The most popular foods in the marketplace tend to be either sweet or salty. Unfortunately, most of these foods are heavily processed and contain a slew of preservatives. Next time you are at the store, challenge yourself to find one naturally bitter food.
Our “bitter-phobic” culture
If you find the idea of eating bitter foods repelling, you are certainly not alone. America is still probably the most sugar-philic and bitter-phobic culture the world has ever known. Apparently, the ancient European tradition of “digestive” bitters never caught on here, nor do we embrace the Chinese ideal of including a bitter food as part of every meal. Of the three truly bitter foods Americans eat regularly – coffee, chocolate and beer – the first two are typically vigorously sweetened.
Bitter defense mechanism
The appealing logic behind this idea of eating bitters regularly is as follows: just as sweets cause blood sugar, insulin, and hunger to spike and then dip- often leading to obesity and Type 2 diabetes- research indicates bitter foods can have the opposite effect, moderating both hunger and blood sugar.
While the physiological reasons for this effect are complex, the basis behind it stems from the fact that bitterness sometimes signals toxicity. Sweet foods, on the other hand, are virtually never toxic, one reason we prefer them. But not all bitter foods are toxic; in fact, many nutrient-dense, healthful foods have a measure of bitterness, such as Brussels sprouts and leafy green vegetables.
Bitters optimize digestion
Bitter foods also stimulate the liver to produce bile, which is an important part of optimal digestion. Bile emulsifies fats and renders nutrients, especially fat-soluble ones such as vitamins A, D, E and K, more available. Another way to express this: Bitter foods challenge the liver. They make it work and help it to remain healthy, just as muscles challenged by exercise function better than ones that atrophy from underuse. A liver frequently challenged by bitters can efficiently process the occasional sweet treat, but inverting that bitter-sweet intake ratio, as far too many Americans do, leads to fatty liver disease, obesity and Type 2 diabetes.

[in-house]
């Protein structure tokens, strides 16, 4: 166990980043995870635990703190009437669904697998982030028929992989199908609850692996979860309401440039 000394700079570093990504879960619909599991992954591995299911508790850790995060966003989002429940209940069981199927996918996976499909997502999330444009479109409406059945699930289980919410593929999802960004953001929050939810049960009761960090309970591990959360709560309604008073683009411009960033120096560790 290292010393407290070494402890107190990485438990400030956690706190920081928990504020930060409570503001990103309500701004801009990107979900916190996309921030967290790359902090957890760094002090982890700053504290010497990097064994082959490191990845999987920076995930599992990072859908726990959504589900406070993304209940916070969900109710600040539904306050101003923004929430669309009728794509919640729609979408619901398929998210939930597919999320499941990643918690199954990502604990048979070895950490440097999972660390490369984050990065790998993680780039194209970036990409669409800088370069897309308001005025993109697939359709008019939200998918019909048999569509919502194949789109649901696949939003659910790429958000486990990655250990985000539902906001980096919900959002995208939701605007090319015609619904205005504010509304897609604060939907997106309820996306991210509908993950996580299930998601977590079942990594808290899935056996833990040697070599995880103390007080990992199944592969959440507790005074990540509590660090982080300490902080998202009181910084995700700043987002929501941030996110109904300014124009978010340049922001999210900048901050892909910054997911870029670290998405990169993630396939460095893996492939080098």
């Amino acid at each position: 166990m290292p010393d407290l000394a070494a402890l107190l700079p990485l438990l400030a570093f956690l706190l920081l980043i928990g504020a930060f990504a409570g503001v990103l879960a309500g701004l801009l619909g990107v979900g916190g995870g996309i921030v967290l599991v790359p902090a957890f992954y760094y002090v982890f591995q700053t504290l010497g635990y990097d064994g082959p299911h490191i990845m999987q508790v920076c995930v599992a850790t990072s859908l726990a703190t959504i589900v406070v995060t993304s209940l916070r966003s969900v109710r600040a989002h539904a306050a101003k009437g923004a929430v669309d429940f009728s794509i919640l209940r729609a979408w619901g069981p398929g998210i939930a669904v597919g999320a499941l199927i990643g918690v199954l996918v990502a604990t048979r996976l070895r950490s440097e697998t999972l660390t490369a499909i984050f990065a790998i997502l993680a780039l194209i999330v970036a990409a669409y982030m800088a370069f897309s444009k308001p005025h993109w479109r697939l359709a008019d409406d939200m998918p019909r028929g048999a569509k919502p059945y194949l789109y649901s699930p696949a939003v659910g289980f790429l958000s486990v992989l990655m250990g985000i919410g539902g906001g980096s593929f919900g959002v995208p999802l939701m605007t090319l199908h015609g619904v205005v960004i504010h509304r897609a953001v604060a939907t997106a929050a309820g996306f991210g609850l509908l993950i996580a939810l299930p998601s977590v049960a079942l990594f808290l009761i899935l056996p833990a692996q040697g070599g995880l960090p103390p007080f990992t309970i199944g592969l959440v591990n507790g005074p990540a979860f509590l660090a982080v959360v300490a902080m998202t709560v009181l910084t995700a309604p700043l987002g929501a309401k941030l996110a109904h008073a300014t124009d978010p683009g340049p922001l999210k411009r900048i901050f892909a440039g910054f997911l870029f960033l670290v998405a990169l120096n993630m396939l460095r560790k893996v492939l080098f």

A whole new appreciation for bitters
Health considerations aside, gaining an appreciation for bitters can open a new world of pleasurable tastes. A meal of only sweets is like nursery rhyme — the artful addition of “counterpoint” bitters can elevate it to a symphony. At some level in this sweet-saturated culture, I venture to believe, many of us crave bitterness – perhaps this is why the three bitter foods, beer, coffee and chocolate, are often consumed to excess?
So, which bitters are best? An ideal way to boost your bitter intake is via vegetables with a bitter flavor element. Let’s all expand our bitter-flavor repertoires together!